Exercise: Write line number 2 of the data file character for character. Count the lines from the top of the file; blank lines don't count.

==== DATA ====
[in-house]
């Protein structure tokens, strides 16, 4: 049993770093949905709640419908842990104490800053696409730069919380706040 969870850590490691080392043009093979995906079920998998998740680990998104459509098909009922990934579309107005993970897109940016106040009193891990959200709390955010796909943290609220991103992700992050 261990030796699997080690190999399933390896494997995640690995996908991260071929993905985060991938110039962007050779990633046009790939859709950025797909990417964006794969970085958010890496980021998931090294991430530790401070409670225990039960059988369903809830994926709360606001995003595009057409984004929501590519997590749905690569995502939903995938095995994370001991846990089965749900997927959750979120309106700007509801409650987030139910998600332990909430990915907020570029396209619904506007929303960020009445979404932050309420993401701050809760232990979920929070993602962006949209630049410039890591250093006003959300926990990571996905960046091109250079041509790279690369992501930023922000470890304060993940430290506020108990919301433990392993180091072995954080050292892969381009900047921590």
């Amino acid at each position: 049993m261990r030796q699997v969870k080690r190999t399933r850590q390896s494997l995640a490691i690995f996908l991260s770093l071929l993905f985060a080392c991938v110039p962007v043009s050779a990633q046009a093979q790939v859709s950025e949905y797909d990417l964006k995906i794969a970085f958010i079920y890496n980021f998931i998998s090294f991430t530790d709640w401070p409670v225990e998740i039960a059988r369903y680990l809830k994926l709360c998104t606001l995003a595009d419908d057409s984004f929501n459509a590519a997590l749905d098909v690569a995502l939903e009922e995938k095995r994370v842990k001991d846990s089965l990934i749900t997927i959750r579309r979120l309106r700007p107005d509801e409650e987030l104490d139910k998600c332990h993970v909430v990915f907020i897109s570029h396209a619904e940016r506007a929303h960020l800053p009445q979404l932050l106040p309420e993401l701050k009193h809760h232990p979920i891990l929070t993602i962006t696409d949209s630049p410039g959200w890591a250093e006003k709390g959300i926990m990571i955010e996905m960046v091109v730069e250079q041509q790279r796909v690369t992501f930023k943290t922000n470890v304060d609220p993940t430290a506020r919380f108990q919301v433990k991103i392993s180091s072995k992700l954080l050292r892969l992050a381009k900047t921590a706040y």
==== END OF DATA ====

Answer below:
């Protein structure tokens, strides 16, 4: 049993770093949905709640419908842990104490800053696409730069919380706040 969870850590490691080392043009093979995906079920998998998740680990998104459509098909009922990934579309107005993970897109940016106040009193891990959200709390955010796909943290609220991103992700992050 261990030796699997080690190999399933390896494997995640690995996908991260071929993905985060991938110039962007050779990633046009790939859709950025797909990417964006794969970085958010890496980021998931090294991430530790401070409670225990039960059988369903809830994926709360606001995003595009057409984004929501590519997590749905690569995502939903995938095995994370001991846990089965749900997927959750979120309106700007509801409650987030139910998600332990909430990915907020570029396209619904506007929303960020009445979404932050309420993401701050809760232990979920929070993602962006949209630049410039890591250093006003959300926990990571996905960046091109250079041509790279690369992501930023922000470890304060993940430290506020108990919301433990392993180091072995954080050292892969381009900047921590």